Porter said her first few weeks in Washington were particularly interesting, since Congress’ first order of business was to re-open the federal government. Porter said it was heart breaking to speak with TSA officers who were struggling to make ends meet during the shutdown. Porter drew loud applause when she told the group she did not waver on the issue of the border wall. However, she said there were legitimate border security issues that need to be addressed. She cited the need for more immigration judges to process cases. She said there were too many unfilled positions for border patrol and the US could allocate more resources to keep track of people come into the country legally and who overstay their visas.

“There are just a host of things we could work on that are not going to waste our money and send the absolute wrong signal to the rest of the world by building a concrete wall,” said Porter to the delight of the crowd. But she assured the group that Democrats understood what they needed to do to avoid another shutdown, and House Speaker Nancy Pelosi did a wonderful job holding the Democrats together.

Porter stayed for another hour and answered questions from the group about a range of issues including gun violence, climate change, the Green New Deal. She was candid about the politics she is facing as a newly elected Democrat in Orange County and the work she hoped to do on the Financial Services committee.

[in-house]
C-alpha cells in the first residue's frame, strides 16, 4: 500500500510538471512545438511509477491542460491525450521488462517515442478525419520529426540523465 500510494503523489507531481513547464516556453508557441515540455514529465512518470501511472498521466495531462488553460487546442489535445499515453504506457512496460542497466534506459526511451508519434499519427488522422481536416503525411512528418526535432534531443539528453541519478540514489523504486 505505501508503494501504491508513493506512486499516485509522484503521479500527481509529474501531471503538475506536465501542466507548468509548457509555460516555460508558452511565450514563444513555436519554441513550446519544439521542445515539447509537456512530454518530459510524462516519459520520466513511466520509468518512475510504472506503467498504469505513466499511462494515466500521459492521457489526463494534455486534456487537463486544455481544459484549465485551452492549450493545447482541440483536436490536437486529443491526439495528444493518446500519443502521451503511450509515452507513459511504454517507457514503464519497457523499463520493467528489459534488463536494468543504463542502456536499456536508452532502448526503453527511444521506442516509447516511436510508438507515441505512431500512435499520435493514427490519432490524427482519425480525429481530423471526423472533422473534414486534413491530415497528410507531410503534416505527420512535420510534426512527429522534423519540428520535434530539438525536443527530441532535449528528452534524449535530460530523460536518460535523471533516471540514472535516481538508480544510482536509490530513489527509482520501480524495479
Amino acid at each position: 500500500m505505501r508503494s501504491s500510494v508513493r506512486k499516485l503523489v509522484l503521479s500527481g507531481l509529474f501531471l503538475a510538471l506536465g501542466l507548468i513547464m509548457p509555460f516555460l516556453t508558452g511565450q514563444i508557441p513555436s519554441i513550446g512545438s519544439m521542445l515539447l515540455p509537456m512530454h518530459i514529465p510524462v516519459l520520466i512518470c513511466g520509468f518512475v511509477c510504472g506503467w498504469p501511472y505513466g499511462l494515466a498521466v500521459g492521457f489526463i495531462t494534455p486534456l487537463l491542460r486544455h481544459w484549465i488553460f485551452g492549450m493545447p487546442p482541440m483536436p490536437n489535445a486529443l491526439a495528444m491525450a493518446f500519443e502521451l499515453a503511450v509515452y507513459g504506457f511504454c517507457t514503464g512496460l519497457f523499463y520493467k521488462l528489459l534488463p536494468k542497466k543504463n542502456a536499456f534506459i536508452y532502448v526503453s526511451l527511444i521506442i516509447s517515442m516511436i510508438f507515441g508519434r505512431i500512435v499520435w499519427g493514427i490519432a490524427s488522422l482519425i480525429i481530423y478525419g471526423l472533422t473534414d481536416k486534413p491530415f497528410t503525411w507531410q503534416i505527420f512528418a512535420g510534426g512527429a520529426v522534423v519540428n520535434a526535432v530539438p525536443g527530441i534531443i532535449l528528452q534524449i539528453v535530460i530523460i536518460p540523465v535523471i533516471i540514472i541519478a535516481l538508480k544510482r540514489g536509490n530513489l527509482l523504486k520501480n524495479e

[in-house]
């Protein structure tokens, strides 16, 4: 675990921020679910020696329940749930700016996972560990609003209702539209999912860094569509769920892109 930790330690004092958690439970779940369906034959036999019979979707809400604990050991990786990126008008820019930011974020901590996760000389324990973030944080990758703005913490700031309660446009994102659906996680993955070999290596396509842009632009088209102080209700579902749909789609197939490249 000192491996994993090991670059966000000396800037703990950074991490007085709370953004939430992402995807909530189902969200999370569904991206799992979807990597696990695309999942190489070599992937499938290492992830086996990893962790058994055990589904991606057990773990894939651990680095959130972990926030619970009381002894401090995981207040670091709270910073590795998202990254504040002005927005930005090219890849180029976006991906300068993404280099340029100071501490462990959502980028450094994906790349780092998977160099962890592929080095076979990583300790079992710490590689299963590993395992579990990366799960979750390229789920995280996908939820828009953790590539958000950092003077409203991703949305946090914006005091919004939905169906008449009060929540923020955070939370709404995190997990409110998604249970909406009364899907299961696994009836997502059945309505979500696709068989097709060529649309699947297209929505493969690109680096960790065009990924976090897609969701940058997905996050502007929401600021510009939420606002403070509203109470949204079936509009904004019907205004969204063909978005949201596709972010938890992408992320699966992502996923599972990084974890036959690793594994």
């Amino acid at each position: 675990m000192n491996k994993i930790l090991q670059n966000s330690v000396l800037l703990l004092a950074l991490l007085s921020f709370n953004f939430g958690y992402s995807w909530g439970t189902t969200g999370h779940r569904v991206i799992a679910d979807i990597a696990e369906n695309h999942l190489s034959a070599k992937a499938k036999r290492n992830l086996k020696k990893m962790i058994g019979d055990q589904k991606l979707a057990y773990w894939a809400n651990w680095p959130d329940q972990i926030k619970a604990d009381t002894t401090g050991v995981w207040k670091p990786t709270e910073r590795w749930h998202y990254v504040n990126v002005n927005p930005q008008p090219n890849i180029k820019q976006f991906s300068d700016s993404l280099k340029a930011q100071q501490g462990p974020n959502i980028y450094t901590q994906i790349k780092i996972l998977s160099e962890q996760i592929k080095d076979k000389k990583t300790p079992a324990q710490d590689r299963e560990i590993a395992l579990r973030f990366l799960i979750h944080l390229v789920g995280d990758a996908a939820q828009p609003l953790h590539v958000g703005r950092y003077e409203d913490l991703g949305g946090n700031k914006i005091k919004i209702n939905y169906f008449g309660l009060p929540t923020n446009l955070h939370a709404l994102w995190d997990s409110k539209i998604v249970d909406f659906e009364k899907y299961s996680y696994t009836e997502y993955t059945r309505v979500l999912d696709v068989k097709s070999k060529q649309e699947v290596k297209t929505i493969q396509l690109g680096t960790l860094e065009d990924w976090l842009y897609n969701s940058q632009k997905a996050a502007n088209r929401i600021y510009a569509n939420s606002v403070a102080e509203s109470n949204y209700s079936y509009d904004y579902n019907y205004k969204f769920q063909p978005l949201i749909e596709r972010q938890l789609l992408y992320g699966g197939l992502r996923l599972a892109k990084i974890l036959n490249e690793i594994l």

Presidential hopeful Julián Castro spoke to a group of interested residents at a home in Windsor Square

More recently, on Monday evening this week, more than seventy-five residents gathered at a home in Windsor Square to meet Presidential hopeful Julián Castro, the former mayor of San Antonio, who also served as Secretary of Housing and Urban Development in the Obama administration. The event was not a fundraiser, but a “meet and greet” so people could get to know him better as he begins his presidential run.

Castro told the group how he thought he could win the nomination and defeat President Trump in the general election. He said California would be an important state in the 2020 election because the state primary has been moved up to March, part of Super Tuesday, instead of falling near the end of the primary season in June, as it has in the past.

Castro took questions from the audience about issues and the challenges facing presidential candidates. Castro believes he is uniquely qualified to serve as because as a mayor, he had to get things done by working with diverse constituencies.  When Los Angeles Mayor Eric Garcetti, also a Windsor Square resident, stopped by to visit,  Castro told the group,  the best news he got this week was Garcetti’s announcement that he wasn’t running for president!

Lots of local groups working on issues and collecting volunteers.

There’s lots of activism going on in the neighborhood with various groups collecting volunteers to work on issues like gun control and registering voters in Congressional districts in other states.

Locally, candidates for the Greater Wilshire Neighborhood Council will be speaking tonight at the council’s monthly board meeting. Residents will be asked to vote for their council representatives on March 31. Tonight’s meeting is great way to get involved in local issues that effect our neighborhoods. The GWNC candidate forum begins at 6:00 tonight, with the regular board meeting following at 7 pm, both at the Ebell of Los Angeles, 743 S. Lucerne Blvd.

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Patricia Lombard
Patricia Lombard
Patricia Lombard is the publisher of the Larchmont Buzz. Patty lives with her family in Fremont Place. She has been active in neighborhood issues since moving here in 1989. Her pictorial history, "Larchmont" for Arcadia Press is available at Chevalier's Books.